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Tears Are A Fine Thing

Have you ever wanted to write a bestseller? You can do it! All you have to do is analyze what makes a book sell lots of copies. Then do it yourself.

A very famous megaseller author writes fascinating, emotionally engaging books that regularly top the bestseller lists. Many of them have been made into movies. This author's one of my favorites. I read almost everything she writes. So I sat down with one of her books, a highlighter and an adding machine to figure out what makes her writing so popular.

The answer is tears.

In the book I was reading, the characters cry a total of 67 times during the book's 400 pages.

The hero is sharply drawn and sympathetic, and bad things happen to him. He's entitled to cry a lot. And he does - 22 times.

Another main character only cries 12 times, but she dies before the book ends.

The hero's daughter cries 10 times. She's really entitled to more, since she's just a kid.

The hero's mother produces tears 10 times, the father only once. He's probably just stoic, but he may also have obstructed tear ducts.

The hero's girlfriend cries six times and doesn't even appear until the last part of the book.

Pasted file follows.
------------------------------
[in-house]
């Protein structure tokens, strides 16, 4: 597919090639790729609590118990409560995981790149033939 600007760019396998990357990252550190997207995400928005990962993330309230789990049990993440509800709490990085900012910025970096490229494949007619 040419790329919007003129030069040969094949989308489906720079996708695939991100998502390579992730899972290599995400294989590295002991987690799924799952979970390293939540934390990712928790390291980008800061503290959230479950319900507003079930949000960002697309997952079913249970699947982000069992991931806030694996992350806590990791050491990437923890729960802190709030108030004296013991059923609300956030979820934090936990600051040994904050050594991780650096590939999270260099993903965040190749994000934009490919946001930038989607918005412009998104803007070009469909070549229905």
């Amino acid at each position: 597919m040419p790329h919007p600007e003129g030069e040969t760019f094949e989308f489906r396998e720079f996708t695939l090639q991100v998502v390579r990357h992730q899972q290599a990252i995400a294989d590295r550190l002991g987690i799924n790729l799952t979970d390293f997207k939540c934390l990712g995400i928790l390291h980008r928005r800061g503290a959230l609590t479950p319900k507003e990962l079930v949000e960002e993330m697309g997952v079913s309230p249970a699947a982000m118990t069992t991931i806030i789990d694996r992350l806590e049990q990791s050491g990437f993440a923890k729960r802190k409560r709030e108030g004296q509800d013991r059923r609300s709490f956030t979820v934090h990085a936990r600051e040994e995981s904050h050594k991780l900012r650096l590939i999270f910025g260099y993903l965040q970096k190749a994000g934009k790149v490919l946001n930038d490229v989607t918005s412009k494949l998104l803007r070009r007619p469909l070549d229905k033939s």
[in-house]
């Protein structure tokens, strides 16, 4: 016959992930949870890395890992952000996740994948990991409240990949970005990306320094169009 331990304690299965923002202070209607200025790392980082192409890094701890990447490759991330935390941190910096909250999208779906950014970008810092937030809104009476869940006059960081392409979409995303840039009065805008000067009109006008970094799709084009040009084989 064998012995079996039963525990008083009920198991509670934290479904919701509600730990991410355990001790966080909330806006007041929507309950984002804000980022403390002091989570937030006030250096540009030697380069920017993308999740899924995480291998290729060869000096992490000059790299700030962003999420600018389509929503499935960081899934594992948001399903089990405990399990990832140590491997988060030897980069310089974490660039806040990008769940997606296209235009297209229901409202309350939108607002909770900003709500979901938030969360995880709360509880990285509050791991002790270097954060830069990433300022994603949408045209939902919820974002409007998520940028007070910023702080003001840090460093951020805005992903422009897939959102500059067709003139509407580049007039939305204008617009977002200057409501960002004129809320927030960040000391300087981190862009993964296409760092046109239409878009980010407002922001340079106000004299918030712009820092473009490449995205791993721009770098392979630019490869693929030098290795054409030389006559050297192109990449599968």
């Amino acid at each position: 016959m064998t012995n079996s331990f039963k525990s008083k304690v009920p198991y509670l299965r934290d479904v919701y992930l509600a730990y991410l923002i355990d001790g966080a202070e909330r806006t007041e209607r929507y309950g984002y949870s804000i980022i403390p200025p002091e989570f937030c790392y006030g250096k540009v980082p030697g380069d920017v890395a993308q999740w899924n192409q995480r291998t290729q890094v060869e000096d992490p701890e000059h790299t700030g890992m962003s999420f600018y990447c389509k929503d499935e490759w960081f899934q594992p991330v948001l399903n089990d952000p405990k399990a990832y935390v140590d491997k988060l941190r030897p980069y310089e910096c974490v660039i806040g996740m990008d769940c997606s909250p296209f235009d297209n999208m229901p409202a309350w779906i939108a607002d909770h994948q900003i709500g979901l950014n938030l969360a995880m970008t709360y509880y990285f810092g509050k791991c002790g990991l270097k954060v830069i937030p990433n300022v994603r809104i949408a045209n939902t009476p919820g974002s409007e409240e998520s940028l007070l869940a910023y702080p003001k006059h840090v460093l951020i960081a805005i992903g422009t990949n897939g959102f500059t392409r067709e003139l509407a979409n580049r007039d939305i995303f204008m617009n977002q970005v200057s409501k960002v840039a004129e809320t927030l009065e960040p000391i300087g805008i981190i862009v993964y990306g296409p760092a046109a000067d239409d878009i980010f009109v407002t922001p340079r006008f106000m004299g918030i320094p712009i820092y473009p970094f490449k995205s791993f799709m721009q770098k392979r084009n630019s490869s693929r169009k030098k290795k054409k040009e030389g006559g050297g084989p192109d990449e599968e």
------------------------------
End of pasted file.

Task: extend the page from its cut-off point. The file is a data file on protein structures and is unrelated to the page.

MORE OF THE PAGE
Other tears are scattered here and there among minor characters, and don't forget the reader. It's a good idea to keep a full box of Kleenex handy.

Weeping is stimulated not only by sad events but happy ones as well. Sad reasons for crying, however, outnumber happy ones by a ratio that I would have figured out if the numbers on my calculator hadn't been blurred by my own tears.

With 67 crying scenes in 400 pages, there's a crying scene an average of every 5.93 pages.

So when you sit down to write your bestseller, remember, tears sell. And after you write one, you'll be crying all the way to the bank. Read More 
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